Volpi: First is the converged core. Today most incumbent carriers operate a different core for each service that they offer. The idea is, can they converge that down to an MPLS/IP architecture. I do think the opportunity is out there and that they will spend money on it. The next thing is if you have an MPLS core, you want to have devices which are multiservice at the edge. The way we define multiservice is: It can do ATM, frame relay, traditional lease line aggregation, broadband aggregation, potentially metro Ethernet – all in one box.
I haven't seen a good box in the market that does that because one box or another always has a heritage. It either used to be an ATM switch or it used to be something else...
Light Reading: Do you mean all the way out on the edge?
Volpi: I mean the provider edge. This either points out directly to the customer or points out to the existing provider's ATM or frame relay network.
Light Reading: And what do you have in that market?
Volpi: Depending on the size of the POP [point of presence], the products we would sell today are either a GSR; if it’s a small POP, a 10000; or, if there's a metro Ethernet flavor to it, we'll put a 7600 there.
Light Reading: You're saying there's a vacuum there.
Volpi: I don't think there's any vendor who offers exactly what the carriers want in that space.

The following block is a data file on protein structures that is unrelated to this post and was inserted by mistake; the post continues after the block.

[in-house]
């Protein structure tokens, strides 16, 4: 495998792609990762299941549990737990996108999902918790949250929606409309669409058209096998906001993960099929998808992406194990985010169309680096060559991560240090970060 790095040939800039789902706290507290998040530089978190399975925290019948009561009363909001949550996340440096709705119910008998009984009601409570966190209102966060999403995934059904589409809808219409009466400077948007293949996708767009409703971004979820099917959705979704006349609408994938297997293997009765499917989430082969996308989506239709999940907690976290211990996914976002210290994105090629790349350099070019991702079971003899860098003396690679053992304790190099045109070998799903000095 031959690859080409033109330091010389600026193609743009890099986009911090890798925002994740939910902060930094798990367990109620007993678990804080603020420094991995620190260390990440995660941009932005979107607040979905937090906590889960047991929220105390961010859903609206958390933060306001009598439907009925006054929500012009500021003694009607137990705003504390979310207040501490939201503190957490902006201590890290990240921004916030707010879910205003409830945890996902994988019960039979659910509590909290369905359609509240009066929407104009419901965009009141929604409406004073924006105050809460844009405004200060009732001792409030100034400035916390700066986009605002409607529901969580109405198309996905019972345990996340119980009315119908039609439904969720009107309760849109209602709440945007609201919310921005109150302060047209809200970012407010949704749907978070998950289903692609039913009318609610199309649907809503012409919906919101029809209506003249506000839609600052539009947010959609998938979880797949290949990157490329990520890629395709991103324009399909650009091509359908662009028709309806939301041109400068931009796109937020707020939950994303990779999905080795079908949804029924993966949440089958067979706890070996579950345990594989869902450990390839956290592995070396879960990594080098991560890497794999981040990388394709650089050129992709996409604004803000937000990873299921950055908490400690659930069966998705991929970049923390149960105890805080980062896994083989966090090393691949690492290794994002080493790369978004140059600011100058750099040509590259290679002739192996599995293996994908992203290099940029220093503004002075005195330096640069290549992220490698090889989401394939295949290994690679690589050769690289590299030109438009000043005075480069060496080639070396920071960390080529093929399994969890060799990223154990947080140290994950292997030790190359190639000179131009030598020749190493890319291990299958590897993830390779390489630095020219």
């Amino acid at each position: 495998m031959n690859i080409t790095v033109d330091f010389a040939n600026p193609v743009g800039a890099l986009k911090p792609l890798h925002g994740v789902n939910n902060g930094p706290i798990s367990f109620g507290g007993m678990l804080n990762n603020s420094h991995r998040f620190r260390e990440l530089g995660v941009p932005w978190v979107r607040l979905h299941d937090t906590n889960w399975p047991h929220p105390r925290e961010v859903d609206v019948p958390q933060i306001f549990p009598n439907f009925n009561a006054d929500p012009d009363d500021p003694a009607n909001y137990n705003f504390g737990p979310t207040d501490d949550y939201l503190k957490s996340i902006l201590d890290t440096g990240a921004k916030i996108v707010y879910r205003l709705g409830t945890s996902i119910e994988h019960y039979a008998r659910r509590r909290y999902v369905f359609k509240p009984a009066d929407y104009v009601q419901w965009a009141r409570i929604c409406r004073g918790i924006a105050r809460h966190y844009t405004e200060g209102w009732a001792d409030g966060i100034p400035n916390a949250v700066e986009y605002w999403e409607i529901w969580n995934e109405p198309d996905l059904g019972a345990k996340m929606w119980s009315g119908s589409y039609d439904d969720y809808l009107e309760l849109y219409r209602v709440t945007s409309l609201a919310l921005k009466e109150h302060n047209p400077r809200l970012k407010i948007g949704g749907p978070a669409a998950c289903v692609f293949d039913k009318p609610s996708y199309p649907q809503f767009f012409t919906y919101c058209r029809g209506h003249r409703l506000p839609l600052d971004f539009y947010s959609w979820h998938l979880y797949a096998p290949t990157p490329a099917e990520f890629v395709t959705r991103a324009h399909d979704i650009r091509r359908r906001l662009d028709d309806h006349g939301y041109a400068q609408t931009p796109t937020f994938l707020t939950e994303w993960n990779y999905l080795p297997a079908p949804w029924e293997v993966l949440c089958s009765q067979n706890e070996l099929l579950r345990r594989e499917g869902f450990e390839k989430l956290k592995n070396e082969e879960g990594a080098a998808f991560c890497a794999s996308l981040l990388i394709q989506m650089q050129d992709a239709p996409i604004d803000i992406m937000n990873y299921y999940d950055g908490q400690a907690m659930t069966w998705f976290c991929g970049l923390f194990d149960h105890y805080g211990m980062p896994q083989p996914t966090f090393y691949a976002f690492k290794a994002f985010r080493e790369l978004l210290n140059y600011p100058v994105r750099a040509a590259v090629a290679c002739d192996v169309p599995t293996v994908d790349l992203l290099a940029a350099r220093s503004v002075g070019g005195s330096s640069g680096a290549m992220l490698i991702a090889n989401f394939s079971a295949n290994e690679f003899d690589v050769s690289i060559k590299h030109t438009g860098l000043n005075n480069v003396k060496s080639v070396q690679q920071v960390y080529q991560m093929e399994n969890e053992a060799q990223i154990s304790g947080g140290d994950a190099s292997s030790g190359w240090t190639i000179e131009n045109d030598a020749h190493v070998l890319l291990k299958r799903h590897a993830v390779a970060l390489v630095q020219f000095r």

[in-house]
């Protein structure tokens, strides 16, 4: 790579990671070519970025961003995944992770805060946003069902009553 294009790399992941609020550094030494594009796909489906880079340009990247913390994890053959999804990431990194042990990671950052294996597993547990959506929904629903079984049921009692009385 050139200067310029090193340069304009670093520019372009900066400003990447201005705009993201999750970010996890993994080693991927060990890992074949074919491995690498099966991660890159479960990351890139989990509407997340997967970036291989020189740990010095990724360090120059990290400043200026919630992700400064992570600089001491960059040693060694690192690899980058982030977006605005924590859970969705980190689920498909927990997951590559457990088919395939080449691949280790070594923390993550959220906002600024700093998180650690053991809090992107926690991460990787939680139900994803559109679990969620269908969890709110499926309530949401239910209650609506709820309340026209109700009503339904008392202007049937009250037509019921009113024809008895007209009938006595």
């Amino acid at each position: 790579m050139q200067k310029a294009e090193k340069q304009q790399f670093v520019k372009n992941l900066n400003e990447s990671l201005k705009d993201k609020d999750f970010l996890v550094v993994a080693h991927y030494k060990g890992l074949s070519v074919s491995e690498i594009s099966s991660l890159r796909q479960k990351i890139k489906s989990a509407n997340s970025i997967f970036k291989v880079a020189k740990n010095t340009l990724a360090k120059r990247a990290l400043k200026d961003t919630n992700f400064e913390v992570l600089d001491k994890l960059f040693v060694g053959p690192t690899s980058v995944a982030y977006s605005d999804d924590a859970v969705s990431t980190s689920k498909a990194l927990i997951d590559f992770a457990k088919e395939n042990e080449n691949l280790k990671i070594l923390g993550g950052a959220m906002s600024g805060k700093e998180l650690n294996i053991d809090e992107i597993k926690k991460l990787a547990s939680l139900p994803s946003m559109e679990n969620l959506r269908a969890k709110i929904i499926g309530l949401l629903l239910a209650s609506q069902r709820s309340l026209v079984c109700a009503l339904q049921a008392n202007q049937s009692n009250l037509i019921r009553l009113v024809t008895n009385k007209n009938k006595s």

Light Reading: So you don't think any of the startups – like Appian Communications Inc., Équipe Communications Corp., or Vivace Networks – fit the bill?
Volpi: My information is pretty dated on the startups because I haven't been looking at them as much. I don't know Appian. Équipe is more into the core. I think Vivace are just MPLS so they don't have as good a story. The problem is that it's a lot of work to get all this stuff done... Basically, carriers want a God box there.
The last market I would characterize as interesting is the cable space. The cable space is interesting for two reasons. One: they're continuing to be very successful in Internet access offerings for consumers. They're about two-thirds of broadband connections now. And two: they're pretty serious about offering new services over those IP connections. They seem very serious about second-line voice. And I think they're getting serious about video.
The other thing is that they're building out their own infrastructure because @Home went belly-up. Across the board, they're bulking up their own competencies in networking, and that's good for vendors that sell to them.
Light Reading: And these guys are more financially free?
Volpi: Nobody's in great shape. But they're better off, relatively speaking.
Light Reading: And this is a big market?
Volpi: It is a good market right now and potentially a very attractive market. The only people that have the financial viability to compete with RBOCs in the local services are the cable operators. I think it’s a good thing for the industry that there be some competitiveness between the two.